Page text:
MIAMI, Florida (May 25, 2018)—A delegation of the Inter American Press Association (IAPA) today announced a "humanitarian call" for the kidnappers and murderers of three employees of the Ecuadorean newspaper El Comercio to hand over the bodies of the victims so that their family members can close their period of mourning and anguish at more than one month since the tragedy occurred.
IAPA President Gustavo Mohme made the announcement to the victims' families during a meeting at the El Comercio building in Quito. At the same time the IAPA international delegation also expressed solidarity with the staff and editor of the newspaper, Carlos Mantilla, in a ceremony held in the paper's newsroom.
The victims were journalist Javier Ortega, photographer Paúl Rivas and driver Efraín Segarra. They were kidnapped on March 26 and murdered on April 13 this year by a dissident group of the Revolutionary Armed Forces of Colombia (FARC) guerrilla movement on the border between Colombia and Ecuador, commanded by Wálter Patricio Arizala Vernaza, a.k.a. El Guacho.
During the meeting with family members (Galo Ortega, Mariana Reyes and Raúl Borja, from the Ortega's family; Ricardo Rivas and Yadira Aguagallo, from the Rivas' family and Cristhian Segarra, from the Segarra's family) Mohme explained that the IAPA will make this humanitarian call through a campaign of dissemination and public awareness that will be coordinated jointly with members of the IAPA, of the Ecuadorean Association of Newspaper Editors and Publishers (AEDEP) and of the Colombian News Media Association (AMI).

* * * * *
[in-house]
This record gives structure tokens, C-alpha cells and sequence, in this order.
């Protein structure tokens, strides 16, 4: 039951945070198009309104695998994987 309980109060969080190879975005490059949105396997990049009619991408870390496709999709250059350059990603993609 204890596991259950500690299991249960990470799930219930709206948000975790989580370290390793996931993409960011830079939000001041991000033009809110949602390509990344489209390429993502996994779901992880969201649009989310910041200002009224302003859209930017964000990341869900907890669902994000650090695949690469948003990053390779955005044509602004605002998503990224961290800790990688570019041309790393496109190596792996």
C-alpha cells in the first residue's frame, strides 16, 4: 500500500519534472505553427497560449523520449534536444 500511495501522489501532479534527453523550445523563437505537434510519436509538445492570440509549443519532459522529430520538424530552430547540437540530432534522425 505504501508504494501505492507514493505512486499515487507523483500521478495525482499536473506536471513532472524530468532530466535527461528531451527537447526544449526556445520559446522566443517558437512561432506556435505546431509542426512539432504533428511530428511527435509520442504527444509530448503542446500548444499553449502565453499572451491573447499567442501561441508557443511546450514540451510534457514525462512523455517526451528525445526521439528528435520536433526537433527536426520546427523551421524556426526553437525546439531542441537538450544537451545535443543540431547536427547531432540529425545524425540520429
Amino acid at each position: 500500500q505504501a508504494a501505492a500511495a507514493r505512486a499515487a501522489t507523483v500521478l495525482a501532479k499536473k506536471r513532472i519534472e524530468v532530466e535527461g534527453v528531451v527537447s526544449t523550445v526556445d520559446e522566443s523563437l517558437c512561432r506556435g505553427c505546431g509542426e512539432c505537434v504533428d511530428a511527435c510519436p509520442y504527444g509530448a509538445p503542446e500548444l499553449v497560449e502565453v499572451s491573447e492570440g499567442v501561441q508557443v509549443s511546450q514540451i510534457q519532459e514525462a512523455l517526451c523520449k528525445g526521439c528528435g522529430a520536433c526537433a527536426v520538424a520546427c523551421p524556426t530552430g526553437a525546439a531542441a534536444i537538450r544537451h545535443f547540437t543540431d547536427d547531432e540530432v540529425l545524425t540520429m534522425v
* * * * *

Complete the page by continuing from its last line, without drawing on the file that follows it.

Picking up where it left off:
In a prior audience with the president of Ecuador, Lenín Moreno, Mohme declared that the return of the bodies in addition to allowing the families to mourn will also serve to negotiate bureaucratic processes regarding the payment of life insurances and other state benefits that the families should receive. In the event that the bodies are not handed over Mohme urged Moreno to enable the necessary steps for the deaths of the victims to be certified and thus open up the path for the benefits to be able to be untangled.
The IAPA thanked President Moreno and urged him to continue working with his Colombian colleague, President Juan Manuel Santos, for investigation of the crime to be continued and the murderers brought to justice.
During that meeting in the Carondelet Palace Roberto Rock, chairman of the IAPA's Committee on Freedom of the Press and Information, suggested to Moreno the creation of a system of protection and security for journalists, like those that exist in Colombia and Mexico.
Moreno told the IAPA that the Inter-American Commission on Human Rights (IACHR) will accompany the investigations concerning the crime, with a delegation made up of the Rapporteur for Ecuador, Esmeralda Arosemena de Troitiño, the Special Rapporteur for Freedom of Expression, Edison Lanza, and two human rights specialists of the institution.
Also, the families asked the IAPA to intercede before the government of Colombia for it to agree to be part of a bi-national work team that the IACHR will shortly convene.
The IAPA delegation also announced this campaign to members of Congress Cristina Reyes, Fabricio Villamar, Mae Montaño and Elio Peña, to Governor Francisco Quishpe, to the president of the National Journalists Union, Guadalupe Fierro and to other civil society leaders, with whom it also held discussions on the amendment of the Communication Law.
In addition to Mohme, editor of La República, Peru, and Roberto Rock, editor of the Mexican news portal La Silla Rota, the IAPA delegation was made up of María Elvira Domínguez, IAPA first vice president and editor of El País of Cali, Colombia, Edward Seaton, former IAPA president and director of Seaton Newspapers, Kansas, and Ricardo Trotti, the organization's executive director. At the meeting with the families there also participated Gabriela Vivanco, executive of La Hora, Quito, and Nicanor Merchán, editor of El Mercurio, Cuenca.
The IAPA is a not-for-profit organization dedicated to the defense and promotion of freedom of the press and of expression in the Americas. It is made up of more than 1,300 publications from throughout the Western Hemisphere and is based in Miami, Florida.